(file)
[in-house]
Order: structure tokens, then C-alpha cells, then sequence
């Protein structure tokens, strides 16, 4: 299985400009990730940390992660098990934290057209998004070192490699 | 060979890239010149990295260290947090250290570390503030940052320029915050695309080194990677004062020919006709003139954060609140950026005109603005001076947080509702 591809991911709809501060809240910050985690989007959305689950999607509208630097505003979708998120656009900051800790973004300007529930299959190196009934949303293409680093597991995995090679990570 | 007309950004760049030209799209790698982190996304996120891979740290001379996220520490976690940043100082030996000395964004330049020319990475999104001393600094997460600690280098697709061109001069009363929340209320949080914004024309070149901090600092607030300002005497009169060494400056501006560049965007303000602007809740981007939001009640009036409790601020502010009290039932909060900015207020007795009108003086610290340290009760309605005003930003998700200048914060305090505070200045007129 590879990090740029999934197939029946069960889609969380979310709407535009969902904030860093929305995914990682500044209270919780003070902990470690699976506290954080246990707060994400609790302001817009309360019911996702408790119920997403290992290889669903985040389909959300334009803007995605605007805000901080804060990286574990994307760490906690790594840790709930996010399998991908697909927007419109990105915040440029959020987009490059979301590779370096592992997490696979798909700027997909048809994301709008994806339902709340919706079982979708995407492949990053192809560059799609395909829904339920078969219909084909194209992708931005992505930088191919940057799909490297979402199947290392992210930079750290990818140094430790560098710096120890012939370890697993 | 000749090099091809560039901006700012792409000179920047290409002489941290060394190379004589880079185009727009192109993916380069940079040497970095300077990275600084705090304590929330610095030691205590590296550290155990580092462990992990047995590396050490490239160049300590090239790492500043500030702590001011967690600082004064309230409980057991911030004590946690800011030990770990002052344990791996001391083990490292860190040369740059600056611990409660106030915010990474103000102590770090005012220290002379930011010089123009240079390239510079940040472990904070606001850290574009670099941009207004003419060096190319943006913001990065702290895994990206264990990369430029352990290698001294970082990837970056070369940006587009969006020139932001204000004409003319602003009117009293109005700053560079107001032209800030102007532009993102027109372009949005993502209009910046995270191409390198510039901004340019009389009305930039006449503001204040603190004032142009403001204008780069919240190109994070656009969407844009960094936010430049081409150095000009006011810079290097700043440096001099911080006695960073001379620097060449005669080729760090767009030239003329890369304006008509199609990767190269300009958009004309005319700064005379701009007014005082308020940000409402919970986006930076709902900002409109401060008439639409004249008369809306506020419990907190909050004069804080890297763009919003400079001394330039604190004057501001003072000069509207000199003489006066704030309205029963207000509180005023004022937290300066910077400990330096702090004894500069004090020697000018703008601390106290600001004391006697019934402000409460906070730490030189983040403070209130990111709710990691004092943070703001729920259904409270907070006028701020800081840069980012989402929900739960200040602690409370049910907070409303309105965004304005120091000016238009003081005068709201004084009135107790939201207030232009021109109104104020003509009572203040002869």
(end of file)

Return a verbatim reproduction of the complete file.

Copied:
[in-house]
Order: structure tokens, then C-alpha cells, then sequence
């Protein structure tokens, strides 16, 4: 299985400009990730940390992660098990934290057209998004070192490699 | 060979890239010149990295260290947090250290570390503030940052320029915050695309080194990677004062020919006709003139954060609140950026005109603005001076947080509702 591809991911709809501060809240910050985690989007959305689950999607509208630097505003979708998120656009900051800790973004300007529930299959190196009934949303293409680093597991995995090679990570 | 007309950004760049030209799209790698982190996304996120891979740290001379996220520490976690940043100082030996000395964004330049020319990475999104001393600094997460600690280098697709061109001069009363929340209320949080914004024309070149901090600092607030300002005497009169060494400056501006560049965007303000602007809740981007939001009640009036409790601020502010009290039932909060900015207020007795009108003086610290340290009760309605005003930003998700200048914060305090505070200045007129 590879990090740029999934197939029946069960889609969380979310709407535009969902904030860093929305995914990682500044209270919780003070902990470690699976506290954080246990707060994400609790302001817009309360019911996702408790119920997403290992290889669903985040389909959300334009803007995605605007805000901080804060990286574990994307760490906690790594840790709930996010399998991908697909927007419109990105915040440029959020987009490059979301590779370096592992997490696979798909700027997909048809994301709008994806339902709340919706079982979708995407492949990053192809560059799609395909829904339920078969219909084909194209992708931005992505930088191919940057799909490297979402199947290392992210930079750290990818140094430790560098710096120890012939370890697993 | 000749090099091809560039901006700012792409000179920047290409002489941290060394190379004589880079185009727009192109993916380069940079040497970095300077990275600084705090304590929330610095030691205590590296550290155990580092462990992990047995590396050490490239160049300590090239790492500043500030702590001011967690600082004064309230409980057991911030004590946690800011030990770990002052344990791996001391083990490292860190040369740059600056611990409660106030915010990474103000102590770090005012220290002379930011010089123009240079390239510079940040472990904070606001850290574009670099941009207004003419060096190319943006913001990065702290895994990206264990990369430029352990290698001294970082990837970056070369940006587009969006020139932001204000004409003319602003009117009293109005700053560079107001032209800030102007532009993102027109372009949005993502209009910046995270191409390198510039901004340019009389009305930039006449503001204040603190004032142009403001204008780069919240190109994070656009969407844009960094936010430049081409150095000009006011810079290097700043440096001099911080006695960073001379620097060449005669080729760090767009030239003329890369304006008509199609990767190269300009958009004309005319700064005379701009007014005082308020940000409402919970986006930076709902900002409109401060008439639409004249008369809306506020419990907190909050004069804080890297763009919003400079001394330039604190004057501001003072000069509207000199003489006066704030309205029963207000509180005023004022937290300066910077400990330096702090004894500069004090020697000018703008601390106290600001004391006697019934402000409460906070730490030189983040403070209130990111709710990691004092943070703001729920259904409270907070006028701020800081840069980012989402929900739960200040602690409370049910907070409303309105965004304005120091000016238009003081005068709201004084009135107790939201207030232009021109109104104020003509009572203040002869």